Focusing on his time at the NAACP Legal Defense Fund, the author recounts how a white lawyer who worked as a lawyer for Muhammad Ali, for the doctors who ended Jim Crow at American hospitals, and for scores of death row inmates became a devoted activist in the civil rights movement. In addition to writing about his personal history of the civil rights movement from a participant's perspective, Meltsner also examines law reform and provides numerous portraits of historic figures such as Supreme Court Justice Thurgood Marshall and noted activist lawyer William Kuntsler. He includes an examination of early civil rights efforts to achieve social change through litigations and examines the wide context of the personalities, policies, and tactics that continue to play a role in shaping reform efforts in the twenty-first century.

Referring to The Making of a Civil Rights Lawyer as "engaging," American Lawyer contributor Daniel Greenberg wrote: "In Meltsner's book we are the beneficiaries of his openness; he moves us seamlessly through civil rights issues from the 1950s to the present, blending personal observations with cogent analysis." Tony A. Freyer wrote in the Journal of Southern History: "Michael Meltsner's memoir is a valuable resource for historians. Employing an insightful, participant-observer perspective, Meltsner offers an insider's account of how and why civil rights lawyering influenced Americans' struggle against institutional discrimination and arbitrary authority since World War II."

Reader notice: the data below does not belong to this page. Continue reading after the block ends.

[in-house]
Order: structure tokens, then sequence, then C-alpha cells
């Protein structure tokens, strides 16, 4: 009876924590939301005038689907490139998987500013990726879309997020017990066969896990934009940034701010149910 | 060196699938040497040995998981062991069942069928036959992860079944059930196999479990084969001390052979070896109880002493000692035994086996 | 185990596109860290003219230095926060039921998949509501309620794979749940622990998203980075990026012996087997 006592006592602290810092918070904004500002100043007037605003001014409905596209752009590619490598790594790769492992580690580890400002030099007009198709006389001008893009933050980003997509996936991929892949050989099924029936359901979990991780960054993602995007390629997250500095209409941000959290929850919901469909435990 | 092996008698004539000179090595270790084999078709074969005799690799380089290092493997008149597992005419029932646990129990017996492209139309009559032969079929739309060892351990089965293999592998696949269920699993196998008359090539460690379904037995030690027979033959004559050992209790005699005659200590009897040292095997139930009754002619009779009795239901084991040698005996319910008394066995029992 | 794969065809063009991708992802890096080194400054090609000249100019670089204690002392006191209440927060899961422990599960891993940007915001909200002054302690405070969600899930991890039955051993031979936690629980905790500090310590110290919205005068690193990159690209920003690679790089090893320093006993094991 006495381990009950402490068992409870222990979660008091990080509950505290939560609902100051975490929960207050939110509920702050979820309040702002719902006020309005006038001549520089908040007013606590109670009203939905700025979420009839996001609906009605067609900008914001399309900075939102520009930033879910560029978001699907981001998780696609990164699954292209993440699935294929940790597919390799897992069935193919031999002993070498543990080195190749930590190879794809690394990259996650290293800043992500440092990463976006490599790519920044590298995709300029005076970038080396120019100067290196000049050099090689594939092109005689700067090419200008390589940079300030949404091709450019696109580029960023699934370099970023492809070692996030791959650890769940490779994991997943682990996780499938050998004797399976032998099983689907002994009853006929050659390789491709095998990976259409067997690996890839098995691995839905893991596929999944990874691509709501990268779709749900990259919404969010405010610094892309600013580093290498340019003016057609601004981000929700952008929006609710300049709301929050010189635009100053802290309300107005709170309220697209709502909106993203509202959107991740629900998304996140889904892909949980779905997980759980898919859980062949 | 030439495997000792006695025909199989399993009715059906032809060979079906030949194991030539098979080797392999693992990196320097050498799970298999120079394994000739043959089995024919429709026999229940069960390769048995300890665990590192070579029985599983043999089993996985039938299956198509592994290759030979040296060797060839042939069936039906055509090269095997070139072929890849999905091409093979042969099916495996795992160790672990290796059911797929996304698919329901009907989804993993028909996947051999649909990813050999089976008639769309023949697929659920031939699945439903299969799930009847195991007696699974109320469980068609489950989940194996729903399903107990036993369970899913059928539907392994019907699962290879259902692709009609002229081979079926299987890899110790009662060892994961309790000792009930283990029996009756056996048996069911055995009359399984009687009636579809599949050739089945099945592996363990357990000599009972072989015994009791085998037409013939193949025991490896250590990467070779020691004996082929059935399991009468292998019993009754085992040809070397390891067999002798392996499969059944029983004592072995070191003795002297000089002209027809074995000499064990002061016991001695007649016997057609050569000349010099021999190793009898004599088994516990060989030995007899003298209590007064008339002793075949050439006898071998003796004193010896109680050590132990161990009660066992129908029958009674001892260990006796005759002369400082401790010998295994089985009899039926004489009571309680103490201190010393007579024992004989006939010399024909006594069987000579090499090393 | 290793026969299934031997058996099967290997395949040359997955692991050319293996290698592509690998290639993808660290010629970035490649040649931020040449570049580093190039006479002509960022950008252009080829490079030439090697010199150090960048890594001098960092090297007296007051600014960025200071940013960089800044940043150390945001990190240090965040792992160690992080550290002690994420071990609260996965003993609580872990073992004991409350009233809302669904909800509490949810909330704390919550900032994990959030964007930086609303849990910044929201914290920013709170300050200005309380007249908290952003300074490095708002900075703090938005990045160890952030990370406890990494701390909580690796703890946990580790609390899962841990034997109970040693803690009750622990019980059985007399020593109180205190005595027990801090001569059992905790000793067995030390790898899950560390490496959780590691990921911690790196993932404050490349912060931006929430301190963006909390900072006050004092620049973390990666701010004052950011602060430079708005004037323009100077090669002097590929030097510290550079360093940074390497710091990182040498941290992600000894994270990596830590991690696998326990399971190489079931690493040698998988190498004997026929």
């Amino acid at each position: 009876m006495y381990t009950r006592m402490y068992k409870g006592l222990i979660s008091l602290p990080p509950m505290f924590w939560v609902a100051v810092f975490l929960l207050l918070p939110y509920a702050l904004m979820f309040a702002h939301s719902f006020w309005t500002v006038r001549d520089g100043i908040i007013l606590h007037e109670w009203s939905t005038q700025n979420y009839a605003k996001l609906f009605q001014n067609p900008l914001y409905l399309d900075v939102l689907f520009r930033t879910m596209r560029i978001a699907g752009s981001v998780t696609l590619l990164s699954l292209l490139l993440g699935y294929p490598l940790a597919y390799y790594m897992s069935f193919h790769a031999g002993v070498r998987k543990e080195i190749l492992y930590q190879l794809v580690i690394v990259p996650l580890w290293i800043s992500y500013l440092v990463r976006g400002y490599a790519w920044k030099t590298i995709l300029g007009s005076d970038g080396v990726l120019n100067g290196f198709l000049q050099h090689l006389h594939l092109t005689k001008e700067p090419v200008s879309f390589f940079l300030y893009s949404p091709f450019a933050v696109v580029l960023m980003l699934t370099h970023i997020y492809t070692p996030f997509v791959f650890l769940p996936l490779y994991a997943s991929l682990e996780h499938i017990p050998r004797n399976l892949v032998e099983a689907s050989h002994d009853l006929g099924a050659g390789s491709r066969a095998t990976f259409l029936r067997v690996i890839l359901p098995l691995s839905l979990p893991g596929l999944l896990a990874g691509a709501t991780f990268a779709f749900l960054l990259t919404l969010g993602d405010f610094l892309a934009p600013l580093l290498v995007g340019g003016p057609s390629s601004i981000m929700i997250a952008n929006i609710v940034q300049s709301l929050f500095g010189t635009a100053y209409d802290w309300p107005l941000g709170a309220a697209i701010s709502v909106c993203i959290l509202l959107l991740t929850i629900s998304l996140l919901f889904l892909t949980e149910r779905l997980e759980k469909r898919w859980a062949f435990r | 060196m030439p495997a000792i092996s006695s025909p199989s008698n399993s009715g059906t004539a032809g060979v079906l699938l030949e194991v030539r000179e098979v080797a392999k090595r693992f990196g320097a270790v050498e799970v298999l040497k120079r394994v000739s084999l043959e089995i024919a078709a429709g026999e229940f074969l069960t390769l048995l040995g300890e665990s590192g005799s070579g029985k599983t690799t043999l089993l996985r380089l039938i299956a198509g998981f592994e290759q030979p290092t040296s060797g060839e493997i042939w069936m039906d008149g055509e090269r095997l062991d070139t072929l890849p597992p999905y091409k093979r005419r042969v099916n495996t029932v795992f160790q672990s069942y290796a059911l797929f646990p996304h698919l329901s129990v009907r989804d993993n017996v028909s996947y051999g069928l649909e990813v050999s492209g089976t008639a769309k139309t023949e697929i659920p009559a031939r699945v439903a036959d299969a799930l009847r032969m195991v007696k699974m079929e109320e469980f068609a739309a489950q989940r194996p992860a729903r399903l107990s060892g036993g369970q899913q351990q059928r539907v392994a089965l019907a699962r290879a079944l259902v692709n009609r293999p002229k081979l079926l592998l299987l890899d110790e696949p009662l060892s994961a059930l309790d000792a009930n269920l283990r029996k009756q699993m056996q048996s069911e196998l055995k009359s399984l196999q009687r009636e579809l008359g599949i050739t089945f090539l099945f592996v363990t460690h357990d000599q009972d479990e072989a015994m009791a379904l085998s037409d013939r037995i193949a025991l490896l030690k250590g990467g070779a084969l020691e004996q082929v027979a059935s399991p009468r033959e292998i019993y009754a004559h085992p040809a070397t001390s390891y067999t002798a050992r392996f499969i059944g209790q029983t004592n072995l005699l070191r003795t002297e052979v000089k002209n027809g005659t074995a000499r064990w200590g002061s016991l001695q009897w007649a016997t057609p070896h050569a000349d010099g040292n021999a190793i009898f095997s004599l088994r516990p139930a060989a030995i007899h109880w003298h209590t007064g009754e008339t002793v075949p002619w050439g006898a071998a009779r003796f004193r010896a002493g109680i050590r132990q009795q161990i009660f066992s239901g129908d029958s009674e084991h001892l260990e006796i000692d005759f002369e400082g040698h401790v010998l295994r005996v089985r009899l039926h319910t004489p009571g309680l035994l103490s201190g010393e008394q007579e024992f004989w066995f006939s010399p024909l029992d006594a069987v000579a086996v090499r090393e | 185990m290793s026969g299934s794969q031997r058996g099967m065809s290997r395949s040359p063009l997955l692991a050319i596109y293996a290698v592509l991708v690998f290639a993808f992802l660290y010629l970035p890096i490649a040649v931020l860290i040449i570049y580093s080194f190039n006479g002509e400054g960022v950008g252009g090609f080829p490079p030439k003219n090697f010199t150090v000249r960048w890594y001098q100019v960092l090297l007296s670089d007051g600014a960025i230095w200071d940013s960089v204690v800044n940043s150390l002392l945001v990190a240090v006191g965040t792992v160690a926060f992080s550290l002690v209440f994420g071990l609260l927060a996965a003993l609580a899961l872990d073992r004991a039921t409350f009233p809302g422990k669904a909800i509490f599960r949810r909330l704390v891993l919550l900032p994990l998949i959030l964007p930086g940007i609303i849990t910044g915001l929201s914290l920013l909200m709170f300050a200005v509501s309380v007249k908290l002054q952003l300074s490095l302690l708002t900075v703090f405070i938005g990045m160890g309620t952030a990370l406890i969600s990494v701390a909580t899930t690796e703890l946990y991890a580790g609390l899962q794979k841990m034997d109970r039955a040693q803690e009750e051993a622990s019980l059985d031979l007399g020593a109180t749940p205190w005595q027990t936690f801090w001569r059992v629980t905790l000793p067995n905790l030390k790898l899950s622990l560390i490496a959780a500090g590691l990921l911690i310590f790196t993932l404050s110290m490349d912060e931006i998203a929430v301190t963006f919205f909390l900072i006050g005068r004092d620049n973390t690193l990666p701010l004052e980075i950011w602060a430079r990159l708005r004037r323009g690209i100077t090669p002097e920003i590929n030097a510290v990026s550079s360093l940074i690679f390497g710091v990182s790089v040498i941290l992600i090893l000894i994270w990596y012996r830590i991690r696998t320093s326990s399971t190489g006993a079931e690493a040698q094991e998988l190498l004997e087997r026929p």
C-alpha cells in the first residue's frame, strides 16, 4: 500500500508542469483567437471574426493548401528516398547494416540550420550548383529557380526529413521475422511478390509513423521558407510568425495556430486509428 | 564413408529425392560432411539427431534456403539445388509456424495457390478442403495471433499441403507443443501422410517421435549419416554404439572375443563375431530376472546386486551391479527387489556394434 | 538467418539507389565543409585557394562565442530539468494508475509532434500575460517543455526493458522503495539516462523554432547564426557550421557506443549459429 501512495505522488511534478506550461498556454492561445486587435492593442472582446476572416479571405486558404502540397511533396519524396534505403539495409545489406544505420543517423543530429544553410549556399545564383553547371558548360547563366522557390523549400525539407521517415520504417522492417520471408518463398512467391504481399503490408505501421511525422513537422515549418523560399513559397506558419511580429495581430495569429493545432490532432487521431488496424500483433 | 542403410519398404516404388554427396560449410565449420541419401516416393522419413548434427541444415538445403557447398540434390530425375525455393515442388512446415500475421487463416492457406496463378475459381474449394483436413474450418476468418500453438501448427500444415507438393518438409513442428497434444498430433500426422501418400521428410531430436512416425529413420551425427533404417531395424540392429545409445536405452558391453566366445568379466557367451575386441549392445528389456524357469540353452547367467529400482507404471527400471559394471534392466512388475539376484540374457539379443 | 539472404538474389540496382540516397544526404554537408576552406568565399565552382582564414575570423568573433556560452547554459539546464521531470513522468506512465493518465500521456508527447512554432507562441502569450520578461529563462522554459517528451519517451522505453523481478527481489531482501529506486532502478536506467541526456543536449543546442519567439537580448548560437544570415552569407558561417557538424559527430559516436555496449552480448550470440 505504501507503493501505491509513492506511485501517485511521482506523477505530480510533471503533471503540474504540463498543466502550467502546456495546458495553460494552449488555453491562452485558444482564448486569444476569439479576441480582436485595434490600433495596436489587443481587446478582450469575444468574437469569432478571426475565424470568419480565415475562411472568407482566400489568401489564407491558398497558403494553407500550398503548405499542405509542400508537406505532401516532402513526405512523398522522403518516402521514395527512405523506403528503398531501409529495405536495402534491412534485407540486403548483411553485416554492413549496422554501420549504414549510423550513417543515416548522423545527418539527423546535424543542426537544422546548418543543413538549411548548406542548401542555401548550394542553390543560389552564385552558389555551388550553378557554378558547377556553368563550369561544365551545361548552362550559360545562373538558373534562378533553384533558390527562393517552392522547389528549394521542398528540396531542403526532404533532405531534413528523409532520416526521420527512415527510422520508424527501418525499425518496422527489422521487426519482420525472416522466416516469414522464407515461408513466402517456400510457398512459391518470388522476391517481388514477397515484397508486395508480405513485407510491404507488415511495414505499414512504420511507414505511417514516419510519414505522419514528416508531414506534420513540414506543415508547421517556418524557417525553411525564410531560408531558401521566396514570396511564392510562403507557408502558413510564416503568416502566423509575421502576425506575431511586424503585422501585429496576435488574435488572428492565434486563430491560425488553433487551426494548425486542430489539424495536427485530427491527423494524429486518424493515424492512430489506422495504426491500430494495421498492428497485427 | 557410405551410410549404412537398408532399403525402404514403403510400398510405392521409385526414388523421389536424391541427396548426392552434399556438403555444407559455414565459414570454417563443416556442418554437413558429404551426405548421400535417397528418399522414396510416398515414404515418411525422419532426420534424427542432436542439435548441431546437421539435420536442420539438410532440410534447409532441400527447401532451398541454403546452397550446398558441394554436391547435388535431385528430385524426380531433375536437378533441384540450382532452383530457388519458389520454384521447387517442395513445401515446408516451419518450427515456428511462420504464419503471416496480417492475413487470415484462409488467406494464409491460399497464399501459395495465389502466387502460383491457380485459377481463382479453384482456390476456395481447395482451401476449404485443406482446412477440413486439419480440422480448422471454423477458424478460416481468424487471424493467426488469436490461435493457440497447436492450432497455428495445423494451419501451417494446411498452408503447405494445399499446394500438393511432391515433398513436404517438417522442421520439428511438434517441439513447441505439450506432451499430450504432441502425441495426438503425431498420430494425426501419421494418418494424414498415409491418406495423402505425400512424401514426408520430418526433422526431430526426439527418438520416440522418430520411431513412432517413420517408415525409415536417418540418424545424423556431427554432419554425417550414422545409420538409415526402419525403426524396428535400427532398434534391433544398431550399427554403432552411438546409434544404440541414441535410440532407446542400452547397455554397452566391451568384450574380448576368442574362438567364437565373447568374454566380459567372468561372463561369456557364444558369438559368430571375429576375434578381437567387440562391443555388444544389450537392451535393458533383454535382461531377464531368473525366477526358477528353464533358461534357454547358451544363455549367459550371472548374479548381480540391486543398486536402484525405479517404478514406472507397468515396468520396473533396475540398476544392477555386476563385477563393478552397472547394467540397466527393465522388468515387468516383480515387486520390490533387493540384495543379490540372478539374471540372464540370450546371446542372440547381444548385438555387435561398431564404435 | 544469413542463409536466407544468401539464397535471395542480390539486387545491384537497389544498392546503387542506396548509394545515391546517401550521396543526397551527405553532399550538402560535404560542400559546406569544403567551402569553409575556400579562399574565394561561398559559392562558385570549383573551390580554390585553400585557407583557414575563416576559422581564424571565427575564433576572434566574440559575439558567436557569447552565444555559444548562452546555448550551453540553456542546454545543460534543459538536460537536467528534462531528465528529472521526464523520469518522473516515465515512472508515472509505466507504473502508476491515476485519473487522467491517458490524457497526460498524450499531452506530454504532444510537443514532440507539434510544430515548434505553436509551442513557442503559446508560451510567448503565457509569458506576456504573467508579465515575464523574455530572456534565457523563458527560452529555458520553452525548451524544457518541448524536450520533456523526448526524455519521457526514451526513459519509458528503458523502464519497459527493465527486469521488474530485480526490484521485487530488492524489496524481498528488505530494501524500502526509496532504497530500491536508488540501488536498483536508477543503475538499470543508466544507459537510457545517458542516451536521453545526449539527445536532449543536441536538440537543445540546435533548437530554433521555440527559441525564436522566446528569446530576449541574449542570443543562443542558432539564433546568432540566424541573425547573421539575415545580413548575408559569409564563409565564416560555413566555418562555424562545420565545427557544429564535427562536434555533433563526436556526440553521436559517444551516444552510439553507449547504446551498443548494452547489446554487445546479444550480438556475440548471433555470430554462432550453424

BIOGRAPHICAL AND CRITICAL SOURCES:

BOOKS

Meltsner, Michael, The Making of a Civil Rights Lawyer, University of Virginia Press (Charlottesville, VA), 2006.

PERIODICALS

American Lawyer, July, 2006, Daniel Greenberg, review of The Making of a Civil Rights Lawyer, p. 81.

Booklist, April 15, 2006, Vernon Ford, review of The Making of a Civil Rights Lawyer, p. 10.

Boston Globe, November 26, 2006, Sacha Pfeiffer, "Thoughtful Account of Life-shaping Career."

Christian Science Monitor, October 24, 1973, review of Cruel and Unusual: The Supreme Court and Capital Punishment, p. 9.

Journal of Southern History, August, 2007, Tony A. Freyer, review of The Making of a Civil Rights Lawyer, p. 741.

Law & Politics Book Review, November, 2006, Jon Goldberg-Hiller, review of The Making of a Civil Rights Lawyer, pp. 891-896.

Massachusetts Lawyers Weekly, August 28, 2006, Jonathan Brant, "Commentary: ‘Making of a Civil Rights Lawyer’ Misses Its Mark."

New York Times, January 25, 1980, "Short Takes," p. C22.

Reference & Research Book News, August, 2006, review of The Making of a Civil Rights Lawyer.

Rhode Island Lawyers Weekly, August 28, 2006, Jonathan Brant, review of The Making of a Civil Rights Lawyer.

Time, September 17, 1973, review of review of Cruel and Unusual, p. 94.

Vermont Law Review, Volume 31, 2007, James R. Randolph, Jr., review of The Making of a Civil Rights Lawyer, pp. 907-924.

ONLINE

National Archive of Clinical Legal Education, Catholic University of America Web site,http://lib.law.cua.edu/nacle/ (June 6, 2008), "Transcription of the Oral History Interview with Michael Meltsner."

Northeastern University School of Law Web site,http://www.slaw.neu.edu/ (June 6, 2008), faculty profile of author and author's CV.